We’ve had a few weeks now to get to grips with SEGA’s recent revival of the iconic Streets of Rage franchise. A sequel to 1994’s Streets of Rage 3, it’s safe to say that Streets of Rage 4 has been a long time coming. After an over 25 year hiatus and at the hands of a new development team, can this newest entry hold a candle to the legacy of its predecessors, or would the Streets of Rage franchise been better off left in the past?
Style and substance
The most apparent feature of Streets of Rage 4, and a notable departure from its predecessors in the series, is the game’s stunning hand-drawn art-style. The four playable characters you are presented with as you start the campaign are excellently designed and beautifully animate. Series veterans will certainly appreciate the newly reimagined renditions of classic characters, who retain enough of their original moves and animation to feel nostalgic and familiar whilst also gaining some brand-new moves which keep them feeling fresh and interesting. Of course, this entry brings a few new characters into the roster, like the slow-moving but ridiculously strong cyborg powerhouse Floyd or the fast-but-weak Cherry who provide a distinctly new experience, even for series pros.
The Streets of Rage series has always been famous for its soundtracks, and this new entry certainly continues that legacy. The soundtrack is comprised of thirty-five memorable tracks. Ranging from house to hardcore and techno to trance the sheer number of genres encompassed by the music here means that people of any musical taste will certainly find something to love in this soundtrack. The only valid issue that can be raised at the soundtrack is the fact that the looping of certain tracks, particularly in the first few stages, can become a little repetitive after a while. The music is otherwise excellent and I can count on one hand the few other fighting games which even come close to having a soundtrack half as catchy and enjoyable as this one.
Gameplay in Streets of Rage 4 sticks pretty much to the established series formula. Each character has their own variations on light attacks, heavy attacks, jump attacks and a plethora of special moves at their disposal. These are activated through various button combinations which are all pretty intuitive, but still manage to be fairly challenging to master. Of course, it’s still possible just to sit back and enjoy random button-mashing your way to success on the lower difficulty settings. Luckily for less skilled players, dying in Streets of Rage 4 isn’t a very big deal. Upon loosing all of your lives, you are given the option to sacrifice some of your final score for an immediate resurrection and can sacrifice a little more to gain a few lives out of it. If you become really stuck, there’s always the option to start the stage again with a new character or difficulty setting selected.
Each of the game’s lengthy stages are comprised of first beating a couple legions of almost pathetically weak goons and then a climactic boss fight. The majority of stages also have a mid-boss fight, the difficulty of which should certainly not be underestimated. Although the re-use of some previously defeated bosses at the end of some of the latter stages in the game feels a teeny bit cheap each fight is still memorable and never fails to provide a good challenge.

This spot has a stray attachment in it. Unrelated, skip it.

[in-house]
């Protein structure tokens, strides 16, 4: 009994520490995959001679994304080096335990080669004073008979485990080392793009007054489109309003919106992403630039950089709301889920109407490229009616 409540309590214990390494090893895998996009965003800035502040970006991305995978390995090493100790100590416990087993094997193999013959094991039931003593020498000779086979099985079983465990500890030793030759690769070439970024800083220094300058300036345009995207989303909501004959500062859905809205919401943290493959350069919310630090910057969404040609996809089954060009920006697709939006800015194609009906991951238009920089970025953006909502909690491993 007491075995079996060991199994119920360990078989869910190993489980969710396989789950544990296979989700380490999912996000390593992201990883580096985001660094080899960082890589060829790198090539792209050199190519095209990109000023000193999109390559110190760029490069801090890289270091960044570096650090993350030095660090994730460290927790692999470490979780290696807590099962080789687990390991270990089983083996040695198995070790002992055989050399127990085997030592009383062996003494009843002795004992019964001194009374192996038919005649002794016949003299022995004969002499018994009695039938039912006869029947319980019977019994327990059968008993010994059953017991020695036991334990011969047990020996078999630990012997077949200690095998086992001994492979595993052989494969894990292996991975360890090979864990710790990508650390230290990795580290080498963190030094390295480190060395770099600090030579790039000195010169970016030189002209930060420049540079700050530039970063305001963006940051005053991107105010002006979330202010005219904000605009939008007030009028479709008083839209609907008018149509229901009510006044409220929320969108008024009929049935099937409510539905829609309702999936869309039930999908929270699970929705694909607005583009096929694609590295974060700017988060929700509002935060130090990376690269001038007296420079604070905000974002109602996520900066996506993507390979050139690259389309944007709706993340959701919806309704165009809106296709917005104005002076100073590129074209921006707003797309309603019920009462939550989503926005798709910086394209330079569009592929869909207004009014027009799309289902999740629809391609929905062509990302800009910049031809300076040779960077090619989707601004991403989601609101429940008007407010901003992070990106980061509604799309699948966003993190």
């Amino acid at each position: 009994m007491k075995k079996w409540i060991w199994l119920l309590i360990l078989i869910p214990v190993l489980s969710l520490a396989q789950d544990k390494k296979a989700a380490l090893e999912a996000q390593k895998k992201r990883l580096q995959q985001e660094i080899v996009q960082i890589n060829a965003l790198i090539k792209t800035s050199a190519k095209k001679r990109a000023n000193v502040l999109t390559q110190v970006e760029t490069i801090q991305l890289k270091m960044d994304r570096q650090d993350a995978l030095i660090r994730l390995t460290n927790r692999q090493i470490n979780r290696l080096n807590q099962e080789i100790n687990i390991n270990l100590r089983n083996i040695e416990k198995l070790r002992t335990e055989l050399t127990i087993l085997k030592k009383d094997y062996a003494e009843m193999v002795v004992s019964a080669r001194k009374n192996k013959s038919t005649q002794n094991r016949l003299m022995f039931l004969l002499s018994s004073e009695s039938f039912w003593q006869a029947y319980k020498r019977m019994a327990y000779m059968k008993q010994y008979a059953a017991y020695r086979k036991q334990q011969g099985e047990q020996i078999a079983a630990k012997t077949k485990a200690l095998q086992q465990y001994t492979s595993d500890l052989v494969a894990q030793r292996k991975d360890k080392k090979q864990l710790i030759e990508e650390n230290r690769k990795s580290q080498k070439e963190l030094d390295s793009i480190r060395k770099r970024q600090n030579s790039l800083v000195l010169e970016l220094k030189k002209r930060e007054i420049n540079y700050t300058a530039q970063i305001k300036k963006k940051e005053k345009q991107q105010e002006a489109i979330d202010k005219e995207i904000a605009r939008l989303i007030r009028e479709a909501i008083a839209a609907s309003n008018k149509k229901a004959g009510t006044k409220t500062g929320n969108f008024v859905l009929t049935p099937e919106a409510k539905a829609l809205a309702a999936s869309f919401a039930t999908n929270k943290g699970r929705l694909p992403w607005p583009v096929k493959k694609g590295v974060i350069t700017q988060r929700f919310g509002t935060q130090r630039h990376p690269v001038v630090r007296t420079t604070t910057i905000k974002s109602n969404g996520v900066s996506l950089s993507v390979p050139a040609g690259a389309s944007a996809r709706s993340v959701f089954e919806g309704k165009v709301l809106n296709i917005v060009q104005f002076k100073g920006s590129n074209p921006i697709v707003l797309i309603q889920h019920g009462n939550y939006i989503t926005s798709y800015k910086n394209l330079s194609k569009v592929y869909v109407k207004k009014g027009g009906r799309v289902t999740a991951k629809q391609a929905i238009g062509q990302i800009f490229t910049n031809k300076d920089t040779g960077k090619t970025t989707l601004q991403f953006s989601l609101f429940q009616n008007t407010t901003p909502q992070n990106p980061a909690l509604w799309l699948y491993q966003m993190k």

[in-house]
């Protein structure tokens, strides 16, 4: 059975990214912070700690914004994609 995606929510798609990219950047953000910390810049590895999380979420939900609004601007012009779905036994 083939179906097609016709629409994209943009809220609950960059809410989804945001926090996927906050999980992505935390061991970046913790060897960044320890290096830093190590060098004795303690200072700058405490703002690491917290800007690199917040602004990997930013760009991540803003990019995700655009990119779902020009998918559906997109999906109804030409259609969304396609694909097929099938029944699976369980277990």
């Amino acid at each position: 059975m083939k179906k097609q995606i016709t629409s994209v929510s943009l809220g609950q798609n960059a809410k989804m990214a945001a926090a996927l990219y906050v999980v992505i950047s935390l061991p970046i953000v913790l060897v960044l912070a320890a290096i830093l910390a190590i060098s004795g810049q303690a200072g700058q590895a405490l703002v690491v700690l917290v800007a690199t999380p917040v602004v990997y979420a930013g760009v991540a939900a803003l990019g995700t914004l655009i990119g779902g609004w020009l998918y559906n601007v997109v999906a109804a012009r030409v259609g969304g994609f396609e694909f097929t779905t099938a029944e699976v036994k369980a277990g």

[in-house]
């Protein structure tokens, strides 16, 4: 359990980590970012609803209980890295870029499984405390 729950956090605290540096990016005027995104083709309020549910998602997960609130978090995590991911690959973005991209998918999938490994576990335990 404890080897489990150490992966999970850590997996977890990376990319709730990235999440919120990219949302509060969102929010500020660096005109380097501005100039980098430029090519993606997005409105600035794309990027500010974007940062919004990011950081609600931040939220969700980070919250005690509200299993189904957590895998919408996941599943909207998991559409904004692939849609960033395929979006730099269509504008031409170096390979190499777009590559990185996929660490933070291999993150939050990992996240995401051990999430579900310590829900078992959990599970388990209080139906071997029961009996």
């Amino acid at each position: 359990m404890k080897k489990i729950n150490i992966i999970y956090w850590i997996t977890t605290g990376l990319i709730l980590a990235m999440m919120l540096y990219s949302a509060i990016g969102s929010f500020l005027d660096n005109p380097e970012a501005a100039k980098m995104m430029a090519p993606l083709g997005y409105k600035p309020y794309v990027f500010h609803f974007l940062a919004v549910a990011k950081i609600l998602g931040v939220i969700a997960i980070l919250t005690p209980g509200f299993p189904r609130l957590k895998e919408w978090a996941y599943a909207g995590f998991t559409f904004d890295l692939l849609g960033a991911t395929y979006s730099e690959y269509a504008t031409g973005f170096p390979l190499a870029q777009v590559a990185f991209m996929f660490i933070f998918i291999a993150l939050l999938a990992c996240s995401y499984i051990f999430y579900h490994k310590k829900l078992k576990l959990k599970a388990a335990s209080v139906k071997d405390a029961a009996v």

These stages each take place in a different environment, the background sprites for which are lavishly detailed and excellently drawn. Different lighting conditions allow for some impressive lighting and reflection effects which, despite being drawn on the sprites themselves rather than being rendered by the in-game engine, manage to look absolutely phenomenal. The majority of backdrops in Streets of Rage 4 look so great that they will leave you wishing they were available as downloadable desktop wallpapers. To spice things up, levels are also littered with various destructible objects including traditional wooden boxes, rubbish bins and even telephone boxes. Destroying these objects can drop either money or food, which serves as a health item. Watching your character beating up an oil barrel until it spouts out a perfectly crisp roast chicken is not only hilarious, but can provide a much needed health boost in the more intense combat sections.
Pleasingly, each stage can be tackled multiplayer, through the form of good old-fashioned local co-op. Up to four players can team up locally to help each other in the fight (provided you have enough controllers of course) and there’s even an option to play with someone remotely through the online co-op system. Unfortunately, online co-op only supports one additional player, instead of the usual four, but just the option to experience co-op gameplay remotely is a very nice addition. Your other players are even given the option to play with the character’s original styled pixelated sprites active, which is surprisingly practical and goes a long way to stopping you becoming confused about who is who on what is an otherwise very crowded screen.
Streets of Rage 4 is a rare example of simple concept perfectly realised to its full potential. With incredible visual flair and an amazing soundtrack, beating up wave after wave of enemies has never been more enjoyable. For those who are not fans of the beat-em-up genre, things may seem overall a little simplistic but for those yearning for something to quench their insatiable thirst for arcade violence, it doesn’t get better than this. Ironically in a series titled Streets of Rage, in this entry at least, there’s absolutely nothing to be angry about!
Just so you’re aware! In order to facilitate a review this product was given to our organisation free of charge.